T-shirts are fine places on which to display quotations, but sometimes the message that an aphorism conveys is context-dependent, and not quite what the shirt-maker or wearer anticipates. Not long ago I spy a tee that reads:


on the front, and on the back:


Various sources attribute that advice to actor James Caan, or to lyricist Carley Coma of the urban/fusion/hardcore/meta-metal band Candiria. The saying presumably is meant to encourage a healthy contrarian attitude, an anti-madness-of-crowds skepticism.

For me, however, what comes to mind when I see the tee is a physics textbook—Theory of Elasticity. It's Volume 7 in the classic "Course of Theoretical Physics" by L. D. Landau and E. M. Lifshitz of the USSR. Lev Landau was a demigod; his Nobel prize was awarded for work on the theory of superfluidity, one area among many he advanced. Lifshitz was brilliant but a mere mortal by comparison, an amanuensis who translated notes from Landau's lectures into organized teaching materials.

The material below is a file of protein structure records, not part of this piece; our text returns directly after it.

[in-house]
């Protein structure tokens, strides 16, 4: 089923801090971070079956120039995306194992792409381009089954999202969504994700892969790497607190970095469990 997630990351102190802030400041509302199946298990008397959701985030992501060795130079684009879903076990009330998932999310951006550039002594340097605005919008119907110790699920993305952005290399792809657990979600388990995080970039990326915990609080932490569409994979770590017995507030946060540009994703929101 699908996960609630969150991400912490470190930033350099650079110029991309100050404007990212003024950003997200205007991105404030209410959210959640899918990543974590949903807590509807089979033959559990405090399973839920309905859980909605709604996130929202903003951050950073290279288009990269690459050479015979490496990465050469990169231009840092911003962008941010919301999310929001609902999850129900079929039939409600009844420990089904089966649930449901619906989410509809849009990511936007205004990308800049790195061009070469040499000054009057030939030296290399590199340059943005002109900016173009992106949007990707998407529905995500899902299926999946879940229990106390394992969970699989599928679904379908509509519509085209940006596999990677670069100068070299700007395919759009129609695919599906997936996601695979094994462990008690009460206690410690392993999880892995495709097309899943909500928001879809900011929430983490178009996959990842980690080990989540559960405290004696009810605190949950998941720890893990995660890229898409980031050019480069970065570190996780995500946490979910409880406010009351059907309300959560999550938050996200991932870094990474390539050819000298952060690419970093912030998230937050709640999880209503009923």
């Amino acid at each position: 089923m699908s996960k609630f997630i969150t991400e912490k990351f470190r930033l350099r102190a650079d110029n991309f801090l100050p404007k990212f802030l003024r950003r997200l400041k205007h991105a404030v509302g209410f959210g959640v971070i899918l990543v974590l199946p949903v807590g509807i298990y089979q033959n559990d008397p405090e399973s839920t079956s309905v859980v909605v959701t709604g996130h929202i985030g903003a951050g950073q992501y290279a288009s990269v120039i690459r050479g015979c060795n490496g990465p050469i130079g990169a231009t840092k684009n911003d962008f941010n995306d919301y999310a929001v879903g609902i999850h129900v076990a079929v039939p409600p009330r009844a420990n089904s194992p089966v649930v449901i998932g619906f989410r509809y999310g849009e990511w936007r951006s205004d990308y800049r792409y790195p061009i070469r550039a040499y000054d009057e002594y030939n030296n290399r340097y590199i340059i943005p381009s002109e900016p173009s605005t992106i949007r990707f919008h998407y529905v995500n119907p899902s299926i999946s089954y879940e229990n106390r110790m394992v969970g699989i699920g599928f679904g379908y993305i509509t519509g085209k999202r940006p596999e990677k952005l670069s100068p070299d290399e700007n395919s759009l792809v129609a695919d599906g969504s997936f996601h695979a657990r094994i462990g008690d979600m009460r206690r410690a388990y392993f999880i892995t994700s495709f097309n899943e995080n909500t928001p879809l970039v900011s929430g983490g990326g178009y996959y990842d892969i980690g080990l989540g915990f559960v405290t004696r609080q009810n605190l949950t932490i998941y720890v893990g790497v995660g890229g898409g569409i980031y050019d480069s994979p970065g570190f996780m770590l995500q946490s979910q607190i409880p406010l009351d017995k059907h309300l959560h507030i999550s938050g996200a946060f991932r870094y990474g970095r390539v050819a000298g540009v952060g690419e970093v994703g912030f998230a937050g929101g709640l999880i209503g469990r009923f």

Long ago I took a class on the laws that govern elastic media—stress and strain tensors, shear, torsion, Young's modulus, Poisson's ratio, and so forth. The equations for how nonrigid bodies respond to force are complex; I found the subject challenging. We used Theory of Elasticity as our text.

All that returns to me when I read the command "OBSERVE THE MASSES". And yes: the shirt is worn by a lady ...

(cf. NeedForSpeed (2002-08-10), MemorySupport (2002-10-31), AwesomeProwess (2003-07-17), BrainyJogbra (2004-05-07), ...)

TopicHumor - TopicArt - TopicScience - TopicPersonalHistory - TopicRecreation - Datetag20050613

(correlates: Theory of Flight, Stark Raving Mad, ReaderAsPerformer, ...)